Labour is being pressured over its dire NHS pay stance
The Labour Party’s position on NHS pay is becoming increasingly poor. It’s ignored a huge social media campaign. It’s also fudging its local election messaging. So, Keir Starmer’s party is already in dire straits over the issue. And now, a group is writing to him – highlighting Labour’s lack of action.
NHS pay insults
This year, the Tory government is only giving NHS staff a 1% pay rise. And people aren’t happy. Not least because of the coronavirus (Covid-19) pandemic. Moreover, people are upset because in the past decade many public sector workers had a real terms pay cut. So, NHS organisations have spoken out and trade unions are incensed.
One group is now calling on Labour to act.
The group NHS Workers Say No has written an open letter. It’s directed at Starmer. You can sign it here. The letter calls on the Labour leader to act:
We are writing to you to ask for your unequivocal support and endorsement of our campaign demanding pay justice for NHS workers with a restorative, centrally funded, 15% pay rise for all NHS staff.
Our campaign was formed in 2020 by front-line healthcare workers who wanted to stand up and say no to the pay injustice they were facing. Since then, our community has grown to encompass hundreds of thousands of healthcare workers and other public supporters.
NHS Workers Say No has got dozens of politicians, journalists, and activists to put their names to the letter. The group told The Canary that over 4,000 people signed the letter in the first 24 hours alone. But so far, it says, Labour has not responded. In fact, the party is off on a tangent – doing its own thing.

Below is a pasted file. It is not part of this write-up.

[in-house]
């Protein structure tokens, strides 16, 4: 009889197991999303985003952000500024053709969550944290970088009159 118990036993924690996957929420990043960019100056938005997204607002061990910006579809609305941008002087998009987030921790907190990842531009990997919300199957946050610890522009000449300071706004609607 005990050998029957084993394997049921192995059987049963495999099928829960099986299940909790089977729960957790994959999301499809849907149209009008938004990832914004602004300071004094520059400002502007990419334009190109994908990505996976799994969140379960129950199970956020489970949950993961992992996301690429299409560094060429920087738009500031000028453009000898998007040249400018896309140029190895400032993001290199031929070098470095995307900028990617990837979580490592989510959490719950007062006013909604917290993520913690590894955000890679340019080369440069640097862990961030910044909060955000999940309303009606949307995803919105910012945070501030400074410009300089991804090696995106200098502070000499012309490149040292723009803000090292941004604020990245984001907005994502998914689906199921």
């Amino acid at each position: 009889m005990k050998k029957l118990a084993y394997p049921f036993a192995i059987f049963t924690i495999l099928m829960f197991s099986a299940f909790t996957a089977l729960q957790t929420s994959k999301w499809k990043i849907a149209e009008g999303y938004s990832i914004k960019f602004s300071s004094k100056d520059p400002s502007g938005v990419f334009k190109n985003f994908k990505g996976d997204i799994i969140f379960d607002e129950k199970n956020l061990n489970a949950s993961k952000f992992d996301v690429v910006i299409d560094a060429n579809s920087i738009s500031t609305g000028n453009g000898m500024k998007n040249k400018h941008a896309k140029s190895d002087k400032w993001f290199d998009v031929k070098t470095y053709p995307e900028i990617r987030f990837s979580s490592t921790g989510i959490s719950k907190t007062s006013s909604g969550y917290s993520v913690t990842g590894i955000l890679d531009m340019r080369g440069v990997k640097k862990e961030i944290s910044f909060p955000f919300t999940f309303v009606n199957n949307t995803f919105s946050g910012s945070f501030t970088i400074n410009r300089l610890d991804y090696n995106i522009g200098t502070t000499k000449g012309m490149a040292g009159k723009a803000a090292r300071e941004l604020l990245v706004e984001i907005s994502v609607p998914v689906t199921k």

Part of Labour’s local election campaign is on the NHS. But it’s a mess. For example, deputy leader Angela Rayner tweeted that:
In May you can vote for a pay rise for our NHS heroes, and you can do it from the comfort of your sofa.
Vote Early, Vote Safely and Vote From Home: https://t.co/zMhFyW7sC2 pic.twitter.com/kqAxHgUkOT
— Angela Rayner 😷 (@AngelaRayner) March 30, 2021
NHS pay is not a local election issue. Councillors, who people will be voting for, have no control over it. So, despite what Rayner says, you cannot vote in the local elections to give NHS staff a pay rise. Of course, Labour knows this. Shadow health secretary Jonathan Ashworth said that voting for Labour in the local elections would “send a message” to the Tories about NHS pay. But ‘messages’ don’t get NHS staff extra cash.
Moreover, Labour’s official position on it is unclear. Currently, it backs “at least” a 2.1% pay rise. It’s also reportedly going to use parliamentary mechanisms to try and force the issue. But 2.1% is not enough. And NHS Workers Say No is putting more pressure on Labour.
Starmer: meet with us
It will be giving Starmer all the signatures of people that have signed the open letter. And NHS Workers Say No is going to ask him for a meeting. Holly Turner, an NHS nurse and part of the group, told The Canary:
Two of the leading health Unions (GMB and Unite) back the 15% pay ask (the Royal College of Nursing are demanding 12.5%). But we never imagined that part of our campaign would be lobbying the Labour Party. It supposedly prides itself on creating the NHS and being a voice for workers across the country. But, here we are.
The staffing situation is critical. We are unable to recruit new staff or retain our skilled and experienced staff. This puts us all at risk, both the workers and our patients. If the Labour Party care about the future of our health service which they appear to be using for their entire local election campaign, it’s time for Starmer to step up and back the workers in their fight for pay justice.
Indeed. Starmer does need to step up and give Labour’s full support to NHS workers. Otherwise, the party’s position and its local election campaign will ring hollow.
Featured image via TheShiv76 – pixabay and Sky News – YouTube
- Sign NHS Workers Say No’s open letter here.
- Use #StepUpStarmer and #NHSPay15 on social media.
- Tag Keir Starmer, Labour and NHS Workers Say No on Twitter saying why NHS staff need a 15% pay rise.
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